4/8/15 Making Preparedness Happen: Building Resilient Communities

Preparedness is a hard word to digest. It’s long and has a stale taste as it leaves your lips. As a concept, it is always just a little too ambiguous (i.e., How do I know when I’m really prepared?) or too overwhelming (i.e., The 165.5 Steps to Safety).

Preparedness, by any other name, is much more simple—it’s being ready. Unlike preparing for emergencies, preparing for everyday things is easier and often happens without forethought. We prepare for the day by “making sure the kids have both shoes and a lunch when they leave for school” or we prepare for success by “studying to pass our tests and graduate.” Preparation comes easily and makes the most sense when we do it to provide for, protect and support the people we love so that they can be safe, healthy and successful.

The fault in our logic is that, because we don’t know when emergencies might happen, we don’t necessarily prepare for them in the way that we should. The devastating aspect of this lack of preparation is that our children—the people we love the most—are often the most vulnerable individuals in times of crises. As a nation we are largely under-prepared to protect children in emergencies.

  • Each day, 69 million children are in school or child care, away from their parents should disaster strike. Still 21 states and the DC lack basic standards for protecting children in these settings.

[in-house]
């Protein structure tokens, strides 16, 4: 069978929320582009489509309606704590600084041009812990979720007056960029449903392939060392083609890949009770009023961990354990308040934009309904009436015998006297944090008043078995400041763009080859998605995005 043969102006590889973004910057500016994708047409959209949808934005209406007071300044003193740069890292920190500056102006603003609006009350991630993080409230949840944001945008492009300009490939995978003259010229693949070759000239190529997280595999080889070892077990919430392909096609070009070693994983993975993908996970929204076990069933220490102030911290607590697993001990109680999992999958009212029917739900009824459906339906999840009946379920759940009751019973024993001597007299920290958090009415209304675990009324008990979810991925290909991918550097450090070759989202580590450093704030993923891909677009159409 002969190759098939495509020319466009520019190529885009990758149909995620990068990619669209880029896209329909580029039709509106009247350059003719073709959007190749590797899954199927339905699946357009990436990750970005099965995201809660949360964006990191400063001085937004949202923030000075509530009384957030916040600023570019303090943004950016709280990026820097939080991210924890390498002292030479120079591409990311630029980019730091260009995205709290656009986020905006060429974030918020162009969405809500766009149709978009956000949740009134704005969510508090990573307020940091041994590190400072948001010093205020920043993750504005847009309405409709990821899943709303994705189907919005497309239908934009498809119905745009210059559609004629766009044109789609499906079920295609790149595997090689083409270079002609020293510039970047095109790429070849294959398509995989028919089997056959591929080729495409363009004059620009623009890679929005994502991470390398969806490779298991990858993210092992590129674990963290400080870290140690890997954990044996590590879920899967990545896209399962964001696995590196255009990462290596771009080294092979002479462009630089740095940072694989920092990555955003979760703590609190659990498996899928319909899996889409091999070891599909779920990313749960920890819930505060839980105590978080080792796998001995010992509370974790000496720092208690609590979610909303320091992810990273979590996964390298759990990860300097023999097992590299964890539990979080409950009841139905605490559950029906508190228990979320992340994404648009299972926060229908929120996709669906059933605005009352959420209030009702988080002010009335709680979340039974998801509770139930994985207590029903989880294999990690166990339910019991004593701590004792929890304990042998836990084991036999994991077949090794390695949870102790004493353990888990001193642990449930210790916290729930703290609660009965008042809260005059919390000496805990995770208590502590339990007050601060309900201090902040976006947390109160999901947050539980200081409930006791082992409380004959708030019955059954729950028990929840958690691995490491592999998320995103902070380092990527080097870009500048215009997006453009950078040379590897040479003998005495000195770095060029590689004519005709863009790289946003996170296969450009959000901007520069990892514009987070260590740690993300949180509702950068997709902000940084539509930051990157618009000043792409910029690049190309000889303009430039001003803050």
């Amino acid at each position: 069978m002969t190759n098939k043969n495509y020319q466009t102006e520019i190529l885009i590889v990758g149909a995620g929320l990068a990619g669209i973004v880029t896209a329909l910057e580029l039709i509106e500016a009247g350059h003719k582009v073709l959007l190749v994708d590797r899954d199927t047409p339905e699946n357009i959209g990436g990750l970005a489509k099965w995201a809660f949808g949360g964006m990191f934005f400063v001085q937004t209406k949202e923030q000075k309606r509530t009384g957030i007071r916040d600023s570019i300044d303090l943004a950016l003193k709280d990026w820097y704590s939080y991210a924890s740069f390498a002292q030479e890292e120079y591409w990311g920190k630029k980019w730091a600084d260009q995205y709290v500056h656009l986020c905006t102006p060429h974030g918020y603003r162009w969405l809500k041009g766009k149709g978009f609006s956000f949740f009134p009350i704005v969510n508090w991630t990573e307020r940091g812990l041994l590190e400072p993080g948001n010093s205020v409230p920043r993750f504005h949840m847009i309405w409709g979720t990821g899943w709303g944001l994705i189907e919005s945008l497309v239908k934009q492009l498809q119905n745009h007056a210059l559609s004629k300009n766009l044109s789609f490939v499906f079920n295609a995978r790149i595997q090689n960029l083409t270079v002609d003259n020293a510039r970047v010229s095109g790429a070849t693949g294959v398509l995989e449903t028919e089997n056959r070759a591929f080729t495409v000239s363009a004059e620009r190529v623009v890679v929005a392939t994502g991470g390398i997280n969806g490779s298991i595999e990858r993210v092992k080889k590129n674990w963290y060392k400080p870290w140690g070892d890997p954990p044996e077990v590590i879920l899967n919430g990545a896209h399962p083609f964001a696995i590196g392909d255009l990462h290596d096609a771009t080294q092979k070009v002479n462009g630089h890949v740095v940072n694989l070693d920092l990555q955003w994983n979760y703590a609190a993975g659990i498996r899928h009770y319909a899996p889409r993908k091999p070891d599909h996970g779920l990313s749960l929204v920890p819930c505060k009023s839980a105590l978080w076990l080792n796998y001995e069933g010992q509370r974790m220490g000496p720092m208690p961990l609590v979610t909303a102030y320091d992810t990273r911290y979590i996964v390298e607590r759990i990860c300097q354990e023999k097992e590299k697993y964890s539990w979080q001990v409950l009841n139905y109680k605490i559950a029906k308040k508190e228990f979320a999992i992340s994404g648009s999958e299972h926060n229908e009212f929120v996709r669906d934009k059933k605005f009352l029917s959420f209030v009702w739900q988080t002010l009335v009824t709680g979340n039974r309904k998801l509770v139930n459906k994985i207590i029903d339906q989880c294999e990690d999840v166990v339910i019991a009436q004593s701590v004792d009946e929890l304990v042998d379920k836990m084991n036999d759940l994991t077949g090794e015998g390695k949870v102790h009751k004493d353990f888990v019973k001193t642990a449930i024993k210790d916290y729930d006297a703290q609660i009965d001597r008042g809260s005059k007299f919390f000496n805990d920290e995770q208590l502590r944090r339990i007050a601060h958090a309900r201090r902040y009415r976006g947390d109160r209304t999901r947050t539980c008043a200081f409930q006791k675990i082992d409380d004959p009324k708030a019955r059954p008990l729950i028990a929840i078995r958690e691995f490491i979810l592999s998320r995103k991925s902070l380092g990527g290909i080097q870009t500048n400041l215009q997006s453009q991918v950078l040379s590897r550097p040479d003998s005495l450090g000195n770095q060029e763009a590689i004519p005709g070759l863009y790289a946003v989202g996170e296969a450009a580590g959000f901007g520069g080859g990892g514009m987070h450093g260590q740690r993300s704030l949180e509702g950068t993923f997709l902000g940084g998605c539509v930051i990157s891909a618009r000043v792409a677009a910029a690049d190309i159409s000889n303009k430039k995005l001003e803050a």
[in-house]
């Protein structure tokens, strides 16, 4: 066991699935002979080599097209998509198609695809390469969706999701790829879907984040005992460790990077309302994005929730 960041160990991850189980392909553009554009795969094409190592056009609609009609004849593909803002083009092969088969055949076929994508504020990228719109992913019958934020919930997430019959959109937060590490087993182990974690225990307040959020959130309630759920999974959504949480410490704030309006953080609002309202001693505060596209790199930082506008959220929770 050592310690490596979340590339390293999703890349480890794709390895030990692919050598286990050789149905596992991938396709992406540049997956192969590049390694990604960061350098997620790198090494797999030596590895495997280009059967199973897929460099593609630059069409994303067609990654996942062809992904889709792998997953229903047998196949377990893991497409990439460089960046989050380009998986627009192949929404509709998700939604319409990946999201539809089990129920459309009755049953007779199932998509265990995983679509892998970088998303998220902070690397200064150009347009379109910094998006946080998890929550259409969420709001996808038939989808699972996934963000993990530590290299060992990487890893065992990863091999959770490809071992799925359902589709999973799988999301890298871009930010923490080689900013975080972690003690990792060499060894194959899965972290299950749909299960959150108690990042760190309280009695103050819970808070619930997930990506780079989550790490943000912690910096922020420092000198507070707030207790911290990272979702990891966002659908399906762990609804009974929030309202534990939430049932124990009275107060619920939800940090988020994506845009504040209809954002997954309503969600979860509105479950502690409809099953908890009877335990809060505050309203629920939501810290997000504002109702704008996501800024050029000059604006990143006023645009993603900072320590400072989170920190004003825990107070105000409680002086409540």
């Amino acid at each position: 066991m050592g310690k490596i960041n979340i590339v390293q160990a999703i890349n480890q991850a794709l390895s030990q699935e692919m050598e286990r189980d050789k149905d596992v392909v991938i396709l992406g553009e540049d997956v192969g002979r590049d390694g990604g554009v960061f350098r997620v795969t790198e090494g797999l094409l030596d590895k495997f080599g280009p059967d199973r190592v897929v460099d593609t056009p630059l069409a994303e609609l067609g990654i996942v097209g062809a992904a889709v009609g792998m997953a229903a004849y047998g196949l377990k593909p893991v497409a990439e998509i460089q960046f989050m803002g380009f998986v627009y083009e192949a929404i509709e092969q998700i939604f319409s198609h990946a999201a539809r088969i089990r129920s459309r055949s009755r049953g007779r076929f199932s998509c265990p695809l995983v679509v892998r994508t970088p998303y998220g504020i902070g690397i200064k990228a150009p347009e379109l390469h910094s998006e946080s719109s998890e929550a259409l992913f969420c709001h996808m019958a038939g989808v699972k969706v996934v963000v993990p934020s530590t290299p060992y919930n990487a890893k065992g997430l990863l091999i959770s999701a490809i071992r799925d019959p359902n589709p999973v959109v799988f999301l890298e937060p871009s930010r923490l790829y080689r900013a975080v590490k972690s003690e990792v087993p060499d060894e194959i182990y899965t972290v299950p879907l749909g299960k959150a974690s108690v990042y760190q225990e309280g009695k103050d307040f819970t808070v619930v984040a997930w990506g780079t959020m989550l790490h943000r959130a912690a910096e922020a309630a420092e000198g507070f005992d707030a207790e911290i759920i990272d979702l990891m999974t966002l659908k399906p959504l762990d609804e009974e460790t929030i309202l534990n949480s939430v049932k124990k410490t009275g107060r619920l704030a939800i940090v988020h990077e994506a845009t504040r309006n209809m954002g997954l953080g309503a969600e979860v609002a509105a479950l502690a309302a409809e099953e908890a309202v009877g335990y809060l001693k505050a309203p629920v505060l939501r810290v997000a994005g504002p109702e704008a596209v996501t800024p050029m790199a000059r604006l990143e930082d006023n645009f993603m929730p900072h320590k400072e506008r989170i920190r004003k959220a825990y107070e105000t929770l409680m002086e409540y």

• Less than half of American families have an emergency plan.
  • And although two-thirds of parents are concerned about the risk their child faces from disasters or school shootings, 67 percent don’t know how often and what types of emergency drills are practiced at school.

Keeping children safe requires the cooperation and involvement of the entire community. It involves emergency managers, government, organizations, schools, care providers, and families who want children to be safe no matter where they are. Between the systems, plans and protocols, YOU, as a parent or care giver, play the most critical role keeping children safe and securing their future.

We need to be champions for our children—if we aren’t, who will be?

Don’t wait until it’s too late to take action.

  • Be familiar with your community’s emergency protocols, including communication and warning systems.
  • Ask about schools’ and caregivers’ emergency plans; ensure that everyone who cares for your child(ren) has your current emergency contact information.
  • Make a family emergency plan that accounts for different types of emergencies and identifies different evacuation routes and meet-up locations.
  • Be an advocate for children’s safety, raising your voice about creating emergency plans at state and local levels that account for children’s unique needs.

Fostering a culture of preparedness begins with children. It’s about starting the dialogue about emergencies early in life, making education a priority, and creating an environment where preparedness is expected, not an afterthought tacked on to the latest disaster. By integrating these life-saving skills and lessons from the beginning, we can turn the tide, sparking a movement and building a generation of citizens who are prepared for disaster.

If that ugly preparedness word still plagues you and you’re tempted to avoid it or put it off, I urge you do it now–do it for your kids. They deserve a safe and empowered childhood. They deserve the opportunity to talk about, learn, and build resilience before an emergency strikes.

Whether we admit it or not, saying, “I prepared to keep you safe is saying, “I love you and protecting you is important to me.

-Sarah Thompson, Associate Director, Get Ready Get Safe, Save the Children